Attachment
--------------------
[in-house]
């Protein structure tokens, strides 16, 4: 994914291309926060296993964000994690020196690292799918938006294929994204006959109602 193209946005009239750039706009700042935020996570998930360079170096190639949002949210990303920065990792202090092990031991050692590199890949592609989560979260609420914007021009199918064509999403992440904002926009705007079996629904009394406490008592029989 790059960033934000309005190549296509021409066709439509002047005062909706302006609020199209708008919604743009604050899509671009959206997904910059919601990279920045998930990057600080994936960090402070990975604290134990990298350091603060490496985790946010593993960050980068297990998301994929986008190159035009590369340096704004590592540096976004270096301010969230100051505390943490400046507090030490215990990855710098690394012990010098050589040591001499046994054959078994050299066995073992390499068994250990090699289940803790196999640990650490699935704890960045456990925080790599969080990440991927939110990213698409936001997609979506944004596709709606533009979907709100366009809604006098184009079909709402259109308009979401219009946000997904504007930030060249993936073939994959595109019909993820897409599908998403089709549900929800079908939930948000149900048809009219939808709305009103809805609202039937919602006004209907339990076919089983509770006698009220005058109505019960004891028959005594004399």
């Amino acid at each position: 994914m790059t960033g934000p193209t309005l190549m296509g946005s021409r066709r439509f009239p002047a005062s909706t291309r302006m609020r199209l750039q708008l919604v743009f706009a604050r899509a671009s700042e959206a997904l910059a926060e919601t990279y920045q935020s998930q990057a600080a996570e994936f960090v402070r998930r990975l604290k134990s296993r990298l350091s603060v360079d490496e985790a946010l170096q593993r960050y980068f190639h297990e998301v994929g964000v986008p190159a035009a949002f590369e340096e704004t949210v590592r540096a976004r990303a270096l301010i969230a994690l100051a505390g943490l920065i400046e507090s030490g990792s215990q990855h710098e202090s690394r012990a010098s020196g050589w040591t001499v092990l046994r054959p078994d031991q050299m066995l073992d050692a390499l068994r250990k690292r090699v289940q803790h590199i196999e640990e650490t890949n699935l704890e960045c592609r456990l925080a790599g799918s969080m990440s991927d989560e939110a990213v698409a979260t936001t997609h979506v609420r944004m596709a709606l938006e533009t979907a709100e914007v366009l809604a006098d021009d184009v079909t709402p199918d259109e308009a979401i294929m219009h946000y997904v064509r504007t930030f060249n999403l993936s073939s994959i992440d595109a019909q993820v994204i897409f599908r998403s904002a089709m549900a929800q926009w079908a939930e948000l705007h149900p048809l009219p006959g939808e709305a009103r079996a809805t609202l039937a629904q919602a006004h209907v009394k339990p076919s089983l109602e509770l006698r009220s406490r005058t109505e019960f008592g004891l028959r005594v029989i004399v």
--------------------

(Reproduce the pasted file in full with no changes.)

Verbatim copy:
[in-house]
């Protein structure tokens, strides 16, 4: 994914291309926060296993964000994690020196690292799918938006294929994204006959109602 193209946005009239750039706009700042935020996570998930360079170096190639949002949210990303920065990792202090092990031991050692590199890949592609989560979260609420914007021009199918064509999403992440904002926009705007079996629904009394406490008592029989 790059960033934000309005190549296509021409066709439509002047005062909706302006609020199209708008919604743009604050899509671009959206997904910059919601990279920045998930990057600080994936960090402070990975604290134990990298350091603060490496985790946010593993960050980068297990998301994929986008190159035009590369340096704004590592540096976004270096301010969230100051505390943490400046507090030490215990990855710098690394012990010098050589040591001499046994054959078994050299066995073992390499068994250990090699289940803790196999640990650490699935704890960045456990925080790599969080990440991927939110990213698409936001997609979506944004596709709606533009979907709100366009809604006098184009079909709402259109308009979401219009946000997904504007930030060249993936073939994959595109019909993820897409599908998403089709549900929800079908939930948000149900048809009219939808709305009103809805609202039937919602006004209907339990076919089983509770006698009220005058109505019960004891028959005594004399």
């Amino acid at each position: 994914m790059t960033g934000p193209t309005l190549m296509g946005s021409r066709r439509f009239p002047a005062s909706t291309r302006m609020r199209l750039q708008l919604v743009f706009a604050r899509a671009s700042e959206a997904l910059a926060e919601t990279y920045q935020s998930q990057a600080a996570e994936f960090v402070r998930r990975l604290k134990s296993r990298l350091s603060v360079d490496e985790a946010l170096q593993r960050y980068f190639h297990e998301v994929g964000v986008p190159a035009a949002f590369e340096e704004t949210v590592r540096a976004r990303a270096l301010i969230a994690l100051a505390g943490l920065i400046e507090s030490g990792s215990q990855h710098e202090s690394r012990a010098s020196g050589w040591t001499v092990l046994r054959p078994d031991q050299m066995l073992d050692a390499l068994r250990k690292r090699v289940q803790h590199i196999e640990e650490t890949n699935l704890e960045c592609r456990l925080a790599g799918s969080m990440s991927d989560e939110a990213v698409a979260t936001t997609h979506v609420r944004m596709a709606l938006e533009t979907a709100e914007v366009l809604a006098d021009d184009v079909t709402p199918d259109e308009a979401i294929m219009h946000y997904v064509r504007t930030f060249n999403l993936s073939s994959i992440d595109a019909q993820v994204i897409f599908r998403s904002a089709m549900a929800q926009w079908a939930e948000l705007h149900p048809l009219p006959g939808e709305a009103r079996a809805t609202l039937a629904q919602a006004h209907v009394k339990p076919s089983l109602e509770l006698r009220s406490r005058t109505e019960f008592g004891l028959r005594v029989i004399v």